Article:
Feds to start directly targeting drug company execs in health care fraud
Feds to start directly targeting drug company execs in health care fraud by Ethan A. Huff, staff writer
(NaturalNews) The days of drug companies simply settling out of court every time they break the law may soon be coming to an end. In a move that represents a significant shift toward punishing individuals for crimes rather than faceless corporations, federal officials say they will begin personally going after CEOs and other company executives whose companies fraudulently bilk Medicare, Medicaid, and other federal programs out of millions of dollars, or that falsely market dangerous drugs.
When a 1996 law was passed that banned drug companies convicted of felony charges from further participating in any federal health programs, Big Pharma quickly devised creative ways to get around it. As a result, drug companies for years have been able to continually break the law without much consequence by simply settling for a few million dollars, and continuing on with shady dealings that raked in a whole lot more (Drug companies engage in massive health care fraud, but are never held accountable).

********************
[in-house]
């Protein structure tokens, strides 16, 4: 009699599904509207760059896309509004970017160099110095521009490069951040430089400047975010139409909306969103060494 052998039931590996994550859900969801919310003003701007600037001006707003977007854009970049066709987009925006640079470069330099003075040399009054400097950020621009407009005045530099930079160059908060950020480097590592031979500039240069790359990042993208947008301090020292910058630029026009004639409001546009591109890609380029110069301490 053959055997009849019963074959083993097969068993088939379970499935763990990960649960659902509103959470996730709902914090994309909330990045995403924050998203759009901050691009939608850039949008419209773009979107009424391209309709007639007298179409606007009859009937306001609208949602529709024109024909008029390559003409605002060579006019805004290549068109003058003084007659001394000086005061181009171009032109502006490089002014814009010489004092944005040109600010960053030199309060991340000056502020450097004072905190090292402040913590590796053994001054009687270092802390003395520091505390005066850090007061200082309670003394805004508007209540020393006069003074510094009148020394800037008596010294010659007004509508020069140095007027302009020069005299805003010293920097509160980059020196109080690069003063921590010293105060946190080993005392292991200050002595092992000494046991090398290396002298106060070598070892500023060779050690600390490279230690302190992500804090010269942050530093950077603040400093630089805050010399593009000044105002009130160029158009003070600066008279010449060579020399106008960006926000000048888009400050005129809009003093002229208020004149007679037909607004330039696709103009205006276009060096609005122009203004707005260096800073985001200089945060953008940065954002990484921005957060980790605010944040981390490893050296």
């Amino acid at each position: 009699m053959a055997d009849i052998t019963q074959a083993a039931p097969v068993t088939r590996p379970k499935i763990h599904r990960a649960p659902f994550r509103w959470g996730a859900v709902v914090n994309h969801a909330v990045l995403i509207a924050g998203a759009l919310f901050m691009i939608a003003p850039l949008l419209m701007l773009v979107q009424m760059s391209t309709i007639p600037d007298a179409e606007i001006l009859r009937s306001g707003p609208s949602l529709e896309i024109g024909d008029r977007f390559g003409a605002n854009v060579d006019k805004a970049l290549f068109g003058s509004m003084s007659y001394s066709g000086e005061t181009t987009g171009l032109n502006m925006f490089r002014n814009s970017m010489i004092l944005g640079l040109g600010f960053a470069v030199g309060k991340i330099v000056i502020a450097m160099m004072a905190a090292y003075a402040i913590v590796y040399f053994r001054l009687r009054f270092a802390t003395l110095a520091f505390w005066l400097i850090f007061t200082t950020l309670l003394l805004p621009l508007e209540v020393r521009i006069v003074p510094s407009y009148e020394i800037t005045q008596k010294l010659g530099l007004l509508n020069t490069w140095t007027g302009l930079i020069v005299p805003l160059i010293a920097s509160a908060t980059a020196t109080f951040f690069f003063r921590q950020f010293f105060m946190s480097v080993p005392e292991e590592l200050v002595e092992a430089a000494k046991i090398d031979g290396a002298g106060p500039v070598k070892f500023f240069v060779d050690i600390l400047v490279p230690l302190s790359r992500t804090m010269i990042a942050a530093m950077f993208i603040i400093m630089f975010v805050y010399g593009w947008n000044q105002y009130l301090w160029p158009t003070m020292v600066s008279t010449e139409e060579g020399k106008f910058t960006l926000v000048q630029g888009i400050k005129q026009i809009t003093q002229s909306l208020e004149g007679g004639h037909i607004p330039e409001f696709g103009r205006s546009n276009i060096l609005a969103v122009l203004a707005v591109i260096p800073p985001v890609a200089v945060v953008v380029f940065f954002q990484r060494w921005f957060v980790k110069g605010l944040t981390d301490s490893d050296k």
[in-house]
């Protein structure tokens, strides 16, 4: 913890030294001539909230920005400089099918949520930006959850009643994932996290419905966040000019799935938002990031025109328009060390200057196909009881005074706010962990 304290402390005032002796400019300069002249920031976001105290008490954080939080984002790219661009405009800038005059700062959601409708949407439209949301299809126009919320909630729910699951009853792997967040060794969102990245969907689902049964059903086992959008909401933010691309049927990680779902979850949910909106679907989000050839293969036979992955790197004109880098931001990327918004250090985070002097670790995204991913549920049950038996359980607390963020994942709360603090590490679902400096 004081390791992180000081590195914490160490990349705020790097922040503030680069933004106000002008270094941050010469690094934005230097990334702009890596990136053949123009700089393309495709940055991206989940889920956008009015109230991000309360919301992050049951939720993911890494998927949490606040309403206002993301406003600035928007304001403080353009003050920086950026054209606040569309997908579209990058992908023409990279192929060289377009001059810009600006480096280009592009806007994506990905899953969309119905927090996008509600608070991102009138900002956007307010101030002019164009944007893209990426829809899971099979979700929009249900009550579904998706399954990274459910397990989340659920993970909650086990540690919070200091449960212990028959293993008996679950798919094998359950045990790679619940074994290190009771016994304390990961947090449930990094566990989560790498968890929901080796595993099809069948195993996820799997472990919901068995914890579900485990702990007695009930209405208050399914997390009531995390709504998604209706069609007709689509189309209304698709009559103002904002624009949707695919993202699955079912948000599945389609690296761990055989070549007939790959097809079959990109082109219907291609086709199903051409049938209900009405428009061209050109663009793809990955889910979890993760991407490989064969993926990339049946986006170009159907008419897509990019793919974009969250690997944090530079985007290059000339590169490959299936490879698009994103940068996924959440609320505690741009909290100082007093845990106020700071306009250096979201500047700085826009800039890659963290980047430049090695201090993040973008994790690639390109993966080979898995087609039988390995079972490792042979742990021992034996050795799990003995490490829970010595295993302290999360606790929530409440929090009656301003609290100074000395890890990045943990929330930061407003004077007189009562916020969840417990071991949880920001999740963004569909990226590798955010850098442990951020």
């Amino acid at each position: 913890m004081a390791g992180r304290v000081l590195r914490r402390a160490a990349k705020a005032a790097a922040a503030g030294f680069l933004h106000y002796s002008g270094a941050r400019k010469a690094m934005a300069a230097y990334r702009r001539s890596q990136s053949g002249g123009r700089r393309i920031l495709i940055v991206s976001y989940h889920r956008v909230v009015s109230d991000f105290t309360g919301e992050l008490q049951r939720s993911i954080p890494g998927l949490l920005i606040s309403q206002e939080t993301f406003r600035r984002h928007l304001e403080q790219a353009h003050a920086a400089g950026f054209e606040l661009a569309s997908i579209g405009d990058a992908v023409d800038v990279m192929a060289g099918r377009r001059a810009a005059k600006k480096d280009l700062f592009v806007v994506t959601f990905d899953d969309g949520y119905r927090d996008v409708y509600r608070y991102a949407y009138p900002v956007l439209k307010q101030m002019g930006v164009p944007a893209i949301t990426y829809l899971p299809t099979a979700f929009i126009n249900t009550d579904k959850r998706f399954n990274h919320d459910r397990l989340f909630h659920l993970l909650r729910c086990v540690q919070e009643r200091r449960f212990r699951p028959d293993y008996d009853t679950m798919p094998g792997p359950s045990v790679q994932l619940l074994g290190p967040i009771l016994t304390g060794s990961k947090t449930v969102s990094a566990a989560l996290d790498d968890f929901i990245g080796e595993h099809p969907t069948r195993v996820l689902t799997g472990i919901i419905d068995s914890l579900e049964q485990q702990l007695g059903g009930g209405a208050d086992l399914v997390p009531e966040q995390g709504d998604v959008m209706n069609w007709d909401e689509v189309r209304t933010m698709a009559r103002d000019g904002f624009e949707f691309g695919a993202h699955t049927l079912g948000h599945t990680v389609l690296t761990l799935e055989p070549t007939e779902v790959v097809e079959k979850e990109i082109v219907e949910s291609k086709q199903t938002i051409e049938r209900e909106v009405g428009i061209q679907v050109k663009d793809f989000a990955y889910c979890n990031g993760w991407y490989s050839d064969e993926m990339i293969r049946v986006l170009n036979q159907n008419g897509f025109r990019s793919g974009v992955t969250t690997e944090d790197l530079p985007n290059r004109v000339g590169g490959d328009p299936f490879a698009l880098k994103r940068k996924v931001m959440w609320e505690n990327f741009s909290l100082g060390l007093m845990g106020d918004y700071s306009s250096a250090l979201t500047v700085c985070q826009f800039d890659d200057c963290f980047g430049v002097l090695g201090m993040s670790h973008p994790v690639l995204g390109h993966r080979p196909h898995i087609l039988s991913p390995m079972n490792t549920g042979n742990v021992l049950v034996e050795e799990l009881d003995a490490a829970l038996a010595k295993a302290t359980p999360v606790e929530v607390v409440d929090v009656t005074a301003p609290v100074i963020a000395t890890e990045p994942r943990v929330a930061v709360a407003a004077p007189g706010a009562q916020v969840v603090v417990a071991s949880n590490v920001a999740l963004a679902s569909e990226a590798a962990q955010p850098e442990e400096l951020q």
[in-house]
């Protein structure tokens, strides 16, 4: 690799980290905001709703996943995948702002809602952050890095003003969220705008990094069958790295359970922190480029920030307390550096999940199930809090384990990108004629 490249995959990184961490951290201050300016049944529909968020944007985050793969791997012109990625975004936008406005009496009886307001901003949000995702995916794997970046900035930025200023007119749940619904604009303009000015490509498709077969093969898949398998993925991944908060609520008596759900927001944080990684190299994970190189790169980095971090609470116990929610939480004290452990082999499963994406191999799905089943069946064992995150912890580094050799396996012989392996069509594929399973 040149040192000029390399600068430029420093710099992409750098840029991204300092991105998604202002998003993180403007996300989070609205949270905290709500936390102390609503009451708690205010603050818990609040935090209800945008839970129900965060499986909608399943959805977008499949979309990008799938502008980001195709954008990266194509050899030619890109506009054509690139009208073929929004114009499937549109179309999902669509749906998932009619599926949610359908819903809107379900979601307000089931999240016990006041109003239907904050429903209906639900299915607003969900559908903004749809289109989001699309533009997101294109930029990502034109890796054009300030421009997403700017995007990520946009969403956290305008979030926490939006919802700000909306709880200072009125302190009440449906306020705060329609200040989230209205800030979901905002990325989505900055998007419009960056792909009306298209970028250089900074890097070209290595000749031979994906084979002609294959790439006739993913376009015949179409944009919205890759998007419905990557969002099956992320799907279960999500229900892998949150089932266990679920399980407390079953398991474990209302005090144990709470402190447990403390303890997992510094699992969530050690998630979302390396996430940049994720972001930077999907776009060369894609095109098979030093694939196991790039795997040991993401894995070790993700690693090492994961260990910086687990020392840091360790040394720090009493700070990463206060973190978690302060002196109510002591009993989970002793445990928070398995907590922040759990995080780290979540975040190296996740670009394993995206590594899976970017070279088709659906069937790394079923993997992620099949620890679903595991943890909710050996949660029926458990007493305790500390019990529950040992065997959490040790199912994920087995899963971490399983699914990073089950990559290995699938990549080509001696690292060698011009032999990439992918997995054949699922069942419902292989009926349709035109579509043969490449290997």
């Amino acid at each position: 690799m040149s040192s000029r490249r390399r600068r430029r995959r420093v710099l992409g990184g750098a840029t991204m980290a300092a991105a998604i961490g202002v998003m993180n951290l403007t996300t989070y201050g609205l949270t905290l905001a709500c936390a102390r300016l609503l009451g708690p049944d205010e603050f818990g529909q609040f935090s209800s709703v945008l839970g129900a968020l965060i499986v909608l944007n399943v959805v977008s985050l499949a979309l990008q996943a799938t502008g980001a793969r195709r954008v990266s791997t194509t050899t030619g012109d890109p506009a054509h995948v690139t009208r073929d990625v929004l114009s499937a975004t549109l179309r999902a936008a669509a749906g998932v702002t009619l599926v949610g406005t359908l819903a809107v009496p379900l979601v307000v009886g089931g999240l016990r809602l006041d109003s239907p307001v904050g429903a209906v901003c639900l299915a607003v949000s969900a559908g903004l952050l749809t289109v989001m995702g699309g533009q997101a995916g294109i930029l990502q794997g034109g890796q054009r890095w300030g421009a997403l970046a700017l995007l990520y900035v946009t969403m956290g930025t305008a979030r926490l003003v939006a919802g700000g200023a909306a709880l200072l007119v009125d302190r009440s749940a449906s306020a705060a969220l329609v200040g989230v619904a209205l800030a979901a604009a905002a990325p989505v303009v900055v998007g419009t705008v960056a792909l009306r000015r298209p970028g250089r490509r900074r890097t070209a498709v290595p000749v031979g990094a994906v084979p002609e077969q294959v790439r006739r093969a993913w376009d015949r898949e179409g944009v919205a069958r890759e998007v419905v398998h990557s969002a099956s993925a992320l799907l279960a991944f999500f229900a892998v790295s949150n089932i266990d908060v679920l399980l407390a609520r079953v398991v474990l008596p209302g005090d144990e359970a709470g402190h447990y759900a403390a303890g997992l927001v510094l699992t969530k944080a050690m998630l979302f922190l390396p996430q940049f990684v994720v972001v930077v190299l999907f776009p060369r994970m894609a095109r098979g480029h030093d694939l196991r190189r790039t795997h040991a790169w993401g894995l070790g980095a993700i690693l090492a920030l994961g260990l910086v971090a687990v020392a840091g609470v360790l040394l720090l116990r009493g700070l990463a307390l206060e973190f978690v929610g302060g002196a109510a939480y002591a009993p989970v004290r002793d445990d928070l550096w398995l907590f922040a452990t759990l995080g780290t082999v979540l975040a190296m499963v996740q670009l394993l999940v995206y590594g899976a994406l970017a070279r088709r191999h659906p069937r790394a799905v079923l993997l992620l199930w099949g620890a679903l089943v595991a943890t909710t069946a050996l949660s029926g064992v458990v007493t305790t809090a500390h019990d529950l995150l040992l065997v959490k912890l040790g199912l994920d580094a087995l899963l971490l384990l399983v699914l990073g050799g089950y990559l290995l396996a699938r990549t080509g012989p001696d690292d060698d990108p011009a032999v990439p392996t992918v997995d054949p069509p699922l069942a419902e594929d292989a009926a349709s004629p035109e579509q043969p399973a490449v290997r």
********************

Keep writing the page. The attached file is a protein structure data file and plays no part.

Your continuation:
But now, company execs could face criminal charges for crimes committed by their companies, even if they claim to have had no awareness that any crimes were being committed. And drug companies will no longer be able to skirt by after breaking the law -- if they cheat the government health system, they will lose any eligibility to participate in it. After all, ignorance of the law or of the illicit dealings of one's company have never been a legitimate excuse for anyone else to evade justice -- why should it be any different for drug companies?
"When you look at the history of health care enforcement, we've seen a number of Fortune 500 companies that have been caught not once, not twice, but sometimes three times violating the trust of the American people, submitting false claims, paying kickbacks to doctors, marketing drugs which have not been tested for safety and efficacy," said Lewis Morris, chief counsel for the inspector general of the Health and Human Services Department (HHS), to The Washington Post.
"To our way of thinking, the men and women in the corporate suite aren't getting it. If writing a check for $200 million isn't enough to have a company change its ways, then maybe we have got to have the individuals who are responsible for this held accountable. The behavior of a company starts at the top."